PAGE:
HISTORY AND DATA.
Housing continues to be today a basic necessity only available to less and less privileged people.
Spain is a country in which the construction sector has been crucial in boosting the engine of its economy. A sector that suffered, along with other countries, a historic real estate bubble during the early years of the 2000s that led to the largest global financial crisis in the last 70 years.
We know that the percentage of dwellings belonging to housing rental companies represents less than 5% of the total free housing stock in Spain.
The point is that it is well known that housing is a fundamental right. This is stated in our supreme rule, the Spanish constitution of 77 in its article 47, which establishes:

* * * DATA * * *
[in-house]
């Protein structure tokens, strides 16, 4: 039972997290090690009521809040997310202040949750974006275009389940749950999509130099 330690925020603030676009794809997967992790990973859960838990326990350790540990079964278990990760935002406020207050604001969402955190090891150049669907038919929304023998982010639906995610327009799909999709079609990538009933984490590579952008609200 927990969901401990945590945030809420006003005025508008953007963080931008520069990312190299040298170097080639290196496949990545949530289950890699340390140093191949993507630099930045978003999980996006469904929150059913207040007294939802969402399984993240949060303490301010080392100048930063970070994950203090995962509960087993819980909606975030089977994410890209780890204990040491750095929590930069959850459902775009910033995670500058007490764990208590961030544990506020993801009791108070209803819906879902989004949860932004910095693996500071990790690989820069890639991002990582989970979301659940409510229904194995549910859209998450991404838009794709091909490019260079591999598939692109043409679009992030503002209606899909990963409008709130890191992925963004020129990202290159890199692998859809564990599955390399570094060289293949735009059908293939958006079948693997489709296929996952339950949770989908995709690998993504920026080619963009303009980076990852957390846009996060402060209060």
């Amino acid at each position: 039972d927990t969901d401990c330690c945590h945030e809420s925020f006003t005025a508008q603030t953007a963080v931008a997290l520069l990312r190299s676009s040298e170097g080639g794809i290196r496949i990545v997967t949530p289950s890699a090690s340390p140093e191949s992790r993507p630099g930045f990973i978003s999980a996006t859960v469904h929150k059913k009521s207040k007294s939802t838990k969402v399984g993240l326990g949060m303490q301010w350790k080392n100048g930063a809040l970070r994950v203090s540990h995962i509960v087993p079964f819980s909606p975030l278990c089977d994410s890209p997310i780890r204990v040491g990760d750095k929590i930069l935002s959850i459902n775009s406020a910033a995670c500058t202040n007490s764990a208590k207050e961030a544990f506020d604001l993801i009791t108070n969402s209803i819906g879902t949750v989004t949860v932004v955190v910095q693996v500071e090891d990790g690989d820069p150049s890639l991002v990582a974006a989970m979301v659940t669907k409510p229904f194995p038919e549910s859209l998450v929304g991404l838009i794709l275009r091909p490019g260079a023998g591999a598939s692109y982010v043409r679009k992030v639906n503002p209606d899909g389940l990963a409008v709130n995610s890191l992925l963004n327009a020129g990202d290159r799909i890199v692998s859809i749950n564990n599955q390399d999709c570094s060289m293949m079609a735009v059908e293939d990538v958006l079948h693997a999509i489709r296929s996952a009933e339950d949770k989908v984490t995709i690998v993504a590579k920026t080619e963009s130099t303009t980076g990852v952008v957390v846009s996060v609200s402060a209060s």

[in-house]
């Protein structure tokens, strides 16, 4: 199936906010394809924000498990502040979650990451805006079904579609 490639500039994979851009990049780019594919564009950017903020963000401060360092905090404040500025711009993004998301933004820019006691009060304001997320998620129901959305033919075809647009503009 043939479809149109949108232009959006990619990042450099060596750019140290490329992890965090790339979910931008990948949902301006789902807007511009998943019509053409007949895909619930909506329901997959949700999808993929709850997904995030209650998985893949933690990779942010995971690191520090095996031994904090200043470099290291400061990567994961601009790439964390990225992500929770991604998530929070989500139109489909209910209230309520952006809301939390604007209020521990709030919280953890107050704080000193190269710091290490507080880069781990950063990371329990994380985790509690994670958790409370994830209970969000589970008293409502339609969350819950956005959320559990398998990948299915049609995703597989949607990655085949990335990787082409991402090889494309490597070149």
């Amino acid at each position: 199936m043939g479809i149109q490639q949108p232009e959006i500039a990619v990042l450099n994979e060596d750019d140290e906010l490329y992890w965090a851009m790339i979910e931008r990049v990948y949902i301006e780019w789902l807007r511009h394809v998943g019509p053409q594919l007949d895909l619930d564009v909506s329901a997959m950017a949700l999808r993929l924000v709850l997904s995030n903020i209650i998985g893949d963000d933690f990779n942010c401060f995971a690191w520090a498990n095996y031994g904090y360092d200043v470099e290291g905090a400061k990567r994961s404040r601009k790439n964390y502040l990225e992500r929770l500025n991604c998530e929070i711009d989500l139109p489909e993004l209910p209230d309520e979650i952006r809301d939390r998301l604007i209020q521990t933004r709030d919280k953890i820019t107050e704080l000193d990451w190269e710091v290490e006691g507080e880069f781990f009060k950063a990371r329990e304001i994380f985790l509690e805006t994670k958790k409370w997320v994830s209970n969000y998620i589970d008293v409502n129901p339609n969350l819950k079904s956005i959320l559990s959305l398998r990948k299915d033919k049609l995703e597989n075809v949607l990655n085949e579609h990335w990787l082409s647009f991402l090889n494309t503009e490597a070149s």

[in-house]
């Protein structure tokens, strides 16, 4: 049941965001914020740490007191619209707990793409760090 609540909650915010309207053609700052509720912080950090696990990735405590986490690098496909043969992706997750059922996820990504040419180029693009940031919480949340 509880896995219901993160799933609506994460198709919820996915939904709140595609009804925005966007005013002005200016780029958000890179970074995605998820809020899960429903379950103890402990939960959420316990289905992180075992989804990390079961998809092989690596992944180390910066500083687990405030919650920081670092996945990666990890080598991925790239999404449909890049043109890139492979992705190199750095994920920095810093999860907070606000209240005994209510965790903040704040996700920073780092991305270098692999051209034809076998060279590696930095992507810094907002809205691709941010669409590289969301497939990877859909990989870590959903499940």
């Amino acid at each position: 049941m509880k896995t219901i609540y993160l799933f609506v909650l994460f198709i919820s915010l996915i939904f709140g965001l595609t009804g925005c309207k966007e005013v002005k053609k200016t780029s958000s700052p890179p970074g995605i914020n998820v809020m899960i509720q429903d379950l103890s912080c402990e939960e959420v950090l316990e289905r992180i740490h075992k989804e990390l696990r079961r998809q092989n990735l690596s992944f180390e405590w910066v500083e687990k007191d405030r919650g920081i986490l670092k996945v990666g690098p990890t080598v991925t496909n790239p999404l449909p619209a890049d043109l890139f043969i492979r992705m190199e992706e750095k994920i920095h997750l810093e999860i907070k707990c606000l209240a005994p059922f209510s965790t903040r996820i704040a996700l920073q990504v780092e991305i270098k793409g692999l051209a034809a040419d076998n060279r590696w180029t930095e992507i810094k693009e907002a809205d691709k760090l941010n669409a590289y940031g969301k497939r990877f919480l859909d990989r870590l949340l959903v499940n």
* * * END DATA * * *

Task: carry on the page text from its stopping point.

“All Spaniards have the right to enjoy decent and adequate housing. The public authorities will promote the necessary conditions and establish the pertinent norms to make this right effective, regulating the use of the land in accordance with the general interest to prevent speculation. "
It is also included in resolution 43/14 of the mandate of the United Nations Special Rapporteur on housing and numerous international conventions; and it is evident that common sense also tells us that housing is always a fundamental right and a basic necessity and that for this reason, the authorities must act to provide access to it for all.